Competition Law Reading Room
Authorisation and Public Benefit - Playing with Categories of Meaningless Reference?
Justice Robert French
4th Annual University of South Australia Trade Practices Workshop, 20-21 October 2006, Barossa Valley Resort (SA)
His Honour explores use of terms like 'public benefit' in various contexts. He then discusses it in the context of the TPA, including an interesting exploration of the development of the public benefit test under the TPA. His Honour noted (at para 13):
'Under the Trade Practices Act 1974, as originally enacted, certain conduct, which might otherwise be prohibited under Pt IV, could be authorised if it were likely to result in a ‘substantial’ benefit to the public which would not ‘otherwise be available’. When the Act was reviewed in 1976 the Swanson Committee recommended that the test be made less onerous. The Committee said that competitive behaviour is to be valued for the benefits that it brings to the community at large. It went on:
‘However, if in a given case it can be shown that public benefits, ie,not merely benefits to the parties to the restrictive conduct, are available, and that those benefits outweigh the benefits to the public foregone by the absence or restriction of competition, then that conduct should be permitted to continue. In other words, we still favour the maintenance of the primary position that competitive behaviour is to be preferred, but that many who engage in restrictions of competition should be able to obtain an authorisation if they can show that on balance there are public benefits that outweigh the effects on the public of the restrictions on competition.’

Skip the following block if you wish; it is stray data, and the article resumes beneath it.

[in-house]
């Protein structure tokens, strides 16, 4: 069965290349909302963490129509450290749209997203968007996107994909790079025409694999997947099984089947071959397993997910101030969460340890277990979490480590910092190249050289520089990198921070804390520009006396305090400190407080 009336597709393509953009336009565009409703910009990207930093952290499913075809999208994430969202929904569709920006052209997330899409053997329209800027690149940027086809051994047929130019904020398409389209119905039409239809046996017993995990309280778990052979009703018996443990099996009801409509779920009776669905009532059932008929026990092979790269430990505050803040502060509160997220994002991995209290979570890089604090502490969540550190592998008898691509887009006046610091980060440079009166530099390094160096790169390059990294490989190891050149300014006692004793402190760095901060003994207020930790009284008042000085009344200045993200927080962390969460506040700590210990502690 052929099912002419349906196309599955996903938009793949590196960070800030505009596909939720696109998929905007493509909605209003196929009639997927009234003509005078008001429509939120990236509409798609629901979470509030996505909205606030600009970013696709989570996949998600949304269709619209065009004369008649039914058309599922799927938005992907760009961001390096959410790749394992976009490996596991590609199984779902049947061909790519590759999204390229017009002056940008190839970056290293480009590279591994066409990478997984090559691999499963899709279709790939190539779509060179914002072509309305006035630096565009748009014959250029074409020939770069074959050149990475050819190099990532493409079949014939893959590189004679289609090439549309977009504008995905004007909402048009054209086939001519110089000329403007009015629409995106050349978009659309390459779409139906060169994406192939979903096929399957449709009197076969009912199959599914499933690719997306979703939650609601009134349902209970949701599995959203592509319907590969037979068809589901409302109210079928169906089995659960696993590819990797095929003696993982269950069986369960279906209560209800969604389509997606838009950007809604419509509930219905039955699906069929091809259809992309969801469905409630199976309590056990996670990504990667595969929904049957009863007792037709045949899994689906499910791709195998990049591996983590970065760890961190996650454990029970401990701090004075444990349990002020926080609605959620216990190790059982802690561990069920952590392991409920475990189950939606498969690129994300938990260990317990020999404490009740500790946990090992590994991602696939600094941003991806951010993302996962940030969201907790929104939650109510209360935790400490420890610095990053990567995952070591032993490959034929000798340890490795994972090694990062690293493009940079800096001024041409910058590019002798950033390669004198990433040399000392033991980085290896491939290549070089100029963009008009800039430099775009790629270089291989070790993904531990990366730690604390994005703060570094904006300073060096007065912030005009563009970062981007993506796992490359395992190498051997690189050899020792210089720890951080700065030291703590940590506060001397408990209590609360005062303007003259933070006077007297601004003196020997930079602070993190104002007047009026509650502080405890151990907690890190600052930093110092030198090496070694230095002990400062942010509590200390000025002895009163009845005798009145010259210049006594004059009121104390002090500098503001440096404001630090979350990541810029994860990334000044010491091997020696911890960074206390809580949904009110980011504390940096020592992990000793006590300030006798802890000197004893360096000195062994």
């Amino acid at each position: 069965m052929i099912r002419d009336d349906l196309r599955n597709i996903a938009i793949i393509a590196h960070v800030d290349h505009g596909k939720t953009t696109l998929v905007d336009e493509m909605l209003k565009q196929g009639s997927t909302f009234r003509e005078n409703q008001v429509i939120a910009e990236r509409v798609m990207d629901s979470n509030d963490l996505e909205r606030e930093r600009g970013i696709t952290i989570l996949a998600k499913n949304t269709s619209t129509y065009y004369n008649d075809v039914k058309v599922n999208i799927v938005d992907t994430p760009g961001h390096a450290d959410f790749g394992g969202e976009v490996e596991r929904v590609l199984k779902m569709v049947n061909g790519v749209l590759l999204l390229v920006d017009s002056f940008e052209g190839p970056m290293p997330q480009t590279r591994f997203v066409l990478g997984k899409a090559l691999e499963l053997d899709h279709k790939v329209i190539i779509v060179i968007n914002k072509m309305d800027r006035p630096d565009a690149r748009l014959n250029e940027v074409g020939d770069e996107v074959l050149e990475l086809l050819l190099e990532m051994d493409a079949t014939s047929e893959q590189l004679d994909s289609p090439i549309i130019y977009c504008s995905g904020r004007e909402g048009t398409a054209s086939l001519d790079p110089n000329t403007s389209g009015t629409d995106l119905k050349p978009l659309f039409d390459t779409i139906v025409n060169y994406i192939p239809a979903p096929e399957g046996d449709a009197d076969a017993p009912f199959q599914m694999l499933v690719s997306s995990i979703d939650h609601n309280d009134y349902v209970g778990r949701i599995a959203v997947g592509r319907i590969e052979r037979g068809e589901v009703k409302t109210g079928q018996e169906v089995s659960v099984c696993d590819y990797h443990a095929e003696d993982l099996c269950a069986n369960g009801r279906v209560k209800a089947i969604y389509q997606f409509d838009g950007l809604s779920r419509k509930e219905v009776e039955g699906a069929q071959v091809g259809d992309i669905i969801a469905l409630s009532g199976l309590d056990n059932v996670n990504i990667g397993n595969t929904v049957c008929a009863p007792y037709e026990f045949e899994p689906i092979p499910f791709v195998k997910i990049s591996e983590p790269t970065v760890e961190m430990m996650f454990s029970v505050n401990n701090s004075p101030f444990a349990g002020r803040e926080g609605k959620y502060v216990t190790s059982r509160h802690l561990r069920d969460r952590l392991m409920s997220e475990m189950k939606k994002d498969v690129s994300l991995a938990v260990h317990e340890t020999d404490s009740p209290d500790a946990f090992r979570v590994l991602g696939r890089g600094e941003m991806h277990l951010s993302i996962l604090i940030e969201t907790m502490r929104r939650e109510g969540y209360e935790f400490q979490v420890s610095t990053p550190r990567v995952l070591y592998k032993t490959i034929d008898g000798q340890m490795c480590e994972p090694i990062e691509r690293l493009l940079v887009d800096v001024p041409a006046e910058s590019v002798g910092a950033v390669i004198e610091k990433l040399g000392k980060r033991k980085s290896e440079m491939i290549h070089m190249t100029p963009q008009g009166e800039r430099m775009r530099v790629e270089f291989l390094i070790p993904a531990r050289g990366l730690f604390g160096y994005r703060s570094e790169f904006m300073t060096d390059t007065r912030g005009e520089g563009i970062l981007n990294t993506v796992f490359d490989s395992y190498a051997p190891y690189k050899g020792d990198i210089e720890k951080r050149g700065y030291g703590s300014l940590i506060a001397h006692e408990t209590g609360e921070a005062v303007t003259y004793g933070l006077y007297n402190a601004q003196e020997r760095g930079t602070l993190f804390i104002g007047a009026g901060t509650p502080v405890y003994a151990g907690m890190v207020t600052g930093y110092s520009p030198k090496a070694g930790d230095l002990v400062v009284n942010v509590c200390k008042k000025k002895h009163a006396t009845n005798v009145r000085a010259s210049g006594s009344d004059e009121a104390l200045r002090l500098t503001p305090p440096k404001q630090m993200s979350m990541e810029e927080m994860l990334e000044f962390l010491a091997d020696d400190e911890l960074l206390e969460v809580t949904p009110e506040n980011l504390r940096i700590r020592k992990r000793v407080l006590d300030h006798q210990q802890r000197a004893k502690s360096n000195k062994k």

Following the 1977 amendments the public benefit tests under the authorisation provisions of the Act entered what is substantially their present form.
His Honour goes on to discuss various aspects of the authorisation process, including the nature and breadth of 'public benefit', the concept of 'public detriment', the discretion of the ACCC, authorisation as an administrative function, the assessment of the 'likelihood' of public benefits being produce dby the proposed conduct and whether or not a quantitative or qualitative approach (or combination) should be taken to the assessment.
Download full speech from Federal Court of Australia